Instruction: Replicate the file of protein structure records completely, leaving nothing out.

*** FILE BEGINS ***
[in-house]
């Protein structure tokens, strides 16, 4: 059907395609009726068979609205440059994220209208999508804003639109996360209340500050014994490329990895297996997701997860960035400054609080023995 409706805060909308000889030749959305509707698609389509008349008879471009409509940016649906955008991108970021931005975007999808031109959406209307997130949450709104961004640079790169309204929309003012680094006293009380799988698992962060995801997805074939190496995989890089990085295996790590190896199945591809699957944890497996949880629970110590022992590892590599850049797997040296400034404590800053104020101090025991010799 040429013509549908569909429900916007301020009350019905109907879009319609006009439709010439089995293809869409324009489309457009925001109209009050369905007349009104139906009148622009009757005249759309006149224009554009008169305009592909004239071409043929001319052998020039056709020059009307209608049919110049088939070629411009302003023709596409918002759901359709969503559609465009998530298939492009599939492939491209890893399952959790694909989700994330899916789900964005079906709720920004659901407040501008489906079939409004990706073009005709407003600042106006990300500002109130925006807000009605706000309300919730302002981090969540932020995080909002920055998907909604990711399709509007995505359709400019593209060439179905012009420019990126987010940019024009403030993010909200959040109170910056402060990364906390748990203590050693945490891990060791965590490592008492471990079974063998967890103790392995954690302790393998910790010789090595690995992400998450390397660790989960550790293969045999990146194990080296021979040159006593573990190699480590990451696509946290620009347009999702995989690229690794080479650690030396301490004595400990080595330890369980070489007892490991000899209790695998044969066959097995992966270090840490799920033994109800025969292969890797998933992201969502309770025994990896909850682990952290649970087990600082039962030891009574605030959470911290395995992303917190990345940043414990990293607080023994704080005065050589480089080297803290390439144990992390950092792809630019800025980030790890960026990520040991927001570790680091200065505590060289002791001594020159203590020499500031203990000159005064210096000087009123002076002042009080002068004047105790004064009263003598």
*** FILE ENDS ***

[in-house]
């Protein structure tokens, strides 16, 4: 059907395609009726068979609205440059994220209208999508804003639109996360209340500050014994490329990895297996997701997860960035400054609080023995 409706805060909308000889030749959305509707698609389509008349008879471009409509940016649906955008991108970021931005975007999808031109959406209307997130949450709104961004640079790169309204929309003012680094006293009380799988698992962060995801997805074939190496995989890089990085295996790590190896199945591809699957944890497996949880629970110590022992590892590599850049797997040296400034404590800053104020101090025991010799 040429013509549908569909429900916007301020009350019905109907879009319609006009439709010439089995293809869409324009489309457009925001109209009050369905007349009104139906009148622009009757005249759309006149224009554009008169305009592909004239071409043929001319052998020039056709020059009307209608049919110049088939070629411009302003023709596409918002759901359709969503559609465009998530298939492009599939492939491209890893399952959790694909989700994330899916789900964005079906709720920004659901407040501008489906079939409004990706073009005709407003600042106006990300500002109130925006807000009605706000309300919730302002981090969540932020995080909002920055998907909604990711399709509007995505359709400019593209060439179905012009420019990126987010940019024009403030993010909200959040109170910056402060990364906390748990203590050693945490891990060791965590490592008492471990079974063998967890103790392995954690302790393998910790010789090595690995992400998450390397660790989960550790293969045999990146194990080296021979040159006593573990190699480590990451696509946290620009347009999702995989690229690794080479650690030396301490004595400990080595330890369980070489007892490991000899209790695998044969066959097995992966270090840490799920033994109800025969292969890797998933992201969502309770025994990896909850682990952290649970087990600082039962030891009574605030959470911290395995992303917190990345940043414990990293607080023994704080005065050589480089080297803290390439144990992390950092792809630019800025980030790890960026990520040991927001570790680091200065505590060289002791001594020159203590020499500031203990000159005064210096000087009123002076002042009080002068004047105790004064009263003598």